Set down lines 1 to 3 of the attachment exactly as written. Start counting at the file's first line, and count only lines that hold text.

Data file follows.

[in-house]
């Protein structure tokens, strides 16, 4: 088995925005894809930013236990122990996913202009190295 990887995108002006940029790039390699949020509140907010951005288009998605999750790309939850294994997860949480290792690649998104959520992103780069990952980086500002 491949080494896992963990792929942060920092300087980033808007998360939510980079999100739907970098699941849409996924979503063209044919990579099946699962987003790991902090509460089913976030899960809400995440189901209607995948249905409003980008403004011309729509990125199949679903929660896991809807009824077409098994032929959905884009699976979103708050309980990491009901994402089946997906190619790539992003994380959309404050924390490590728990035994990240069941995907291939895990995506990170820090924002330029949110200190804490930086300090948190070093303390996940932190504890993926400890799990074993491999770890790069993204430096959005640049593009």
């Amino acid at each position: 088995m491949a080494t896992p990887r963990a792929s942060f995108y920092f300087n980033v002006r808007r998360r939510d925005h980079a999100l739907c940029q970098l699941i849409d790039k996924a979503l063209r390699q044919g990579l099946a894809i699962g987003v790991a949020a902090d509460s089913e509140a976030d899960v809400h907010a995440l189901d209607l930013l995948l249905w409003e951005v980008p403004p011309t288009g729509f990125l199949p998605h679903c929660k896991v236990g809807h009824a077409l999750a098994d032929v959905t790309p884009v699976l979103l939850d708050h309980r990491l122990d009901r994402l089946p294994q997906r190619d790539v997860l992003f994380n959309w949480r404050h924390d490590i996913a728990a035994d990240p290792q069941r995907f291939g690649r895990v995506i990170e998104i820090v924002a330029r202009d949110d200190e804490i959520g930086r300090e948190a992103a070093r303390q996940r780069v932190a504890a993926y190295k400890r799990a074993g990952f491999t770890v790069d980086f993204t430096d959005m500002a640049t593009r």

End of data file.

[in-house]
């Protein structure tokens, strides 16, 4: 088995925005894809930013236990122990996913202009190295 990887995108002006940029790039390699949020509140907010951005288009998605999750790309939850294994997860949480290792690649998104959520992103780069990952980086500002 491949080494896992963990792929942060920092300087980033808007998360939510980079999100739907970098699941849409996924979503063209044919990579099946699962987003790991902090509460089913976030899960809400995440189901209607995948249905409003980008403004011309729509990125199949679903929660896991809807009824077409098994032929959905884009699976979103708050309980990491009901994402089946997906190619790539992003994380959309404050924390490590728990035994990240069941995907291939895990995506990170820090924002330029949110200190804490930086300090948190070093303390996940932190504890993926400890799990074993491999770890790069993204430096959005640049593009």
């Amino acid at each position: 088995m491949a080494t896992p990887r963990a792929s942060f995108y920092f300087n980033v002006r808007r998360r939510d925005h980079a999100l739907c940029q970098l699941i849409d790039k996924a979503l063209r390699q044919g990579l099946a894809i699962g987003v790991a949020a902090d509460s089913e509140a976030d899960v809400h907010a995440l189901d209607l930013l995948l249905w409003e951005v980008p403004p011309t288009g729509f990125l199949p998605h679903c929660k896991v236990g809807h009824a077409l999750a098994d032929v959905t790309p884009v699976l979103l939850d708050h309980r990491l122990d009901r994402l089946p294994q997906r190619d790539v997860l992003f994380n959309w949480r404050h924390d490590i996913a728990a035994d990240p290792q069941r995907f291939g690649r895990v995506i990170e998104i820090v924002a330029r202009d949110d200190e804490i959520g930086r300090e948190a992103a070093r303390q996940r780069v932190a504890a993926y190295k400890r799990a074993g990952f491999t770890v790069d980086f993204t430096d959005m500002a640049t593009r």